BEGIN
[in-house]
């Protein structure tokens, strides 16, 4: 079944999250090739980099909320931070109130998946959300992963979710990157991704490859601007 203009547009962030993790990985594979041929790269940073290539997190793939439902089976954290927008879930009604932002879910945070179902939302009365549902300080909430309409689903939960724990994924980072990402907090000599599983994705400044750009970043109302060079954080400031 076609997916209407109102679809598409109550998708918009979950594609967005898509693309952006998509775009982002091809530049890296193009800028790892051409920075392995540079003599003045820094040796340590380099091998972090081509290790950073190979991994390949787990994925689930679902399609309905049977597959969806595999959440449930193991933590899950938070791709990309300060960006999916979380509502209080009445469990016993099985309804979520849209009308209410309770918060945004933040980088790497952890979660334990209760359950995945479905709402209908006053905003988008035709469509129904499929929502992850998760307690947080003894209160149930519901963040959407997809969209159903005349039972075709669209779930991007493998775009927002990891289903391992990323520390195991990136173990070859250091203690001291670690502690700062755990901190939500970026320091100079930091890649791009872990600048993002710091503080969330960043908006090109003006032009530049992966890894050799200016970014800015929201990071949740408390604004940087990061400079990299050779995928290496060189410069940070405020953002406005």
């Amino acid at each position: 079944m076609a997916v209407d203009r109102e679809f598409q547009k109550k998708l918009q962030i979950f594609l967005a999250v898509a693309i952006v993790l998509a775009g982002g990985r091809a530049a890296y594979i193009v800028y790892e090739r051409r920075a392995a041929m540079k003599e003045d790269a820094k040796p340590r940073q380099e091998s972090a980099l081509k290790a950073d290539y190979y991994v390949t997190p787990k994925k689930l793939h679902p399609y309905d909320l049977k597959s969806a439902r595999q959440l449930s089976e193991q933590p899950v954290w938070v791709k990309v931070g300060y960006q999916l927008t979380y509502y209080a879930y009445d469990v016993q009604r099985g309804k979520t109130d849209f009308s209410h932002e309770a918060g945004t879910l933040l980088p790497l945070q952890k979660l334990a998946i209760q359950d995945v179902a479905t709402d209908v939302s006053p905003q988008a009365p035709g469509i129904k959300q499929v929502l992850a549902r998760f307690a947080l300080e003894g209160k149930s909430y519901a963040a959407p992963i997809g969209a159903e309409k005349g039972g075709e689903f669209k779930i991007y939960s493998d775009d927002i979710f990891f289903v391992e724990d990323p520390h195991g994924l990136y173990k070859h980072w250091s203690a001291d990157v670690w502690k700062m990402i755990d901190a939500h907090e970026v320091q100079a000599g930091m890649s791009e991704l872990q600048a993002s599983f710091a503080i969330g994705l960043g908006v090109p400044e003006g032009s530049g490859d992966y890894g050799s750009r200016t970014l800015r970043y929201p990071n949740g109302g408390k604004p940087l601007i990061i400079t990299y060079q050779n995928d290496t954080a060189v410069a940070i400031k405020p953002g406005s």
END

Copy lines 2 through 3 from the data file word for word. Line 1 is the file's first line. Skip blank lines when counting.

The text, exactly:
């Protein structure tokens, strides 16, 4: 079944999250090739980099909320931070109130998946959300992963979710990157991704490859601007 203009547009962030993790990985594979041929790269940073290539997190793939439902089976954290927008879930009604932002879910945070179902939302009365549902300080909430309409689903939960724990994924980072990402907090000599599983994705400044750009970043109302060079954080400031 076609997916209407109102679809598409109550998708918009979950594609967005898509693309952006998509775009982002091809530049890296193009800028790892051409920075392995540079003599003045820094040796340590380099091998972090081509290790950073190979991994390949787990994925689930679902399609309905049977597959969806595999959440449930193991933590899950938070791709990309300060960006999916979380509502209080009445469990016993099985309804979520849209009308209410309770918060945004933040980088790497952890979660334990209760359950995945479905709402209908006053905003988008035709469509129904499929929502992850998760307690947080003894209160149930519901963040959407997809969209159903005349039972075709669209779930991007493998775009927002990891289903391992990323520390195991990136173990070859250091203690001291670690502690700062755990901190939500970026320091100079930091890649791009872990600048993002710091503080969330960043908006090109003006032009530049992966890894050799200016970014800015929201990071949740408390604004940087990061400079990299050779995928290496060189410069940070405020953002406005």
């Amino acid at each position: 079944m076609a997916v209407d203009r109102e679809f598409q547009k109550k998708l918009q962030i979950f594609l967005a999250v898509a693309i952006v993790l998509a775009g982002g990985r091809a530049a890296y594979i193009v800028y790892e090739r051409r920075a392995a041929m540079k003599e003045d790269a820094k040796p340590r940073q380099e091998s972090a980099l081509k290790a950073d290539y190979y991994v390949t997190p787990k994925k689930l793939h679902p399609y309905d909320l049977k597959s969806a439902r595999q959440l449930s089976e193991q933590p899950v954290w938070v791709k990309v931070g300060y960006q999916l927008t979380y509502y209080a879930y009445d469990v016993q009604r099985g309804k979520t109130d849209f009308s209410h932002e309770a918060g945004t879910l933040l980088p790497l945070q952890k979660l334990a998946i209760q359950d995945v179902a479905t709402d209908v939302s006053p905003q988008a009365p035709g469509i129904k959300q499929v929502l992850a549902r998760f307690a947080l300080e003894g209160k149930s909430y519901a963040a959407p992963i997809g969209a159903e309409k005349g039972g075709e689903f669209k779930i991007y939960s493998d775009d927002i979710f990891f289903v391992e724990d990323p520390h195991g994924l990136y173990k070859h980072w250091s203690a001291d990157v670690w502690k700062m990402i755990d901190a939500h907090e970026v320091q100079a000599g930091m890649s791009e991704l872990q600048a993002s599983f710091a503080i969330g994705l960043g908006v090109p400044e003006g032009s530049g490859d992966y890894g050799s750009r200016t970014l800015r970043y929201p990071n949740g109302g408390k604004p940087l601007i990061i400079t990299y060079q050779n995928d290496t954080a060189v410069a940070i400031k405020p953002g406005s």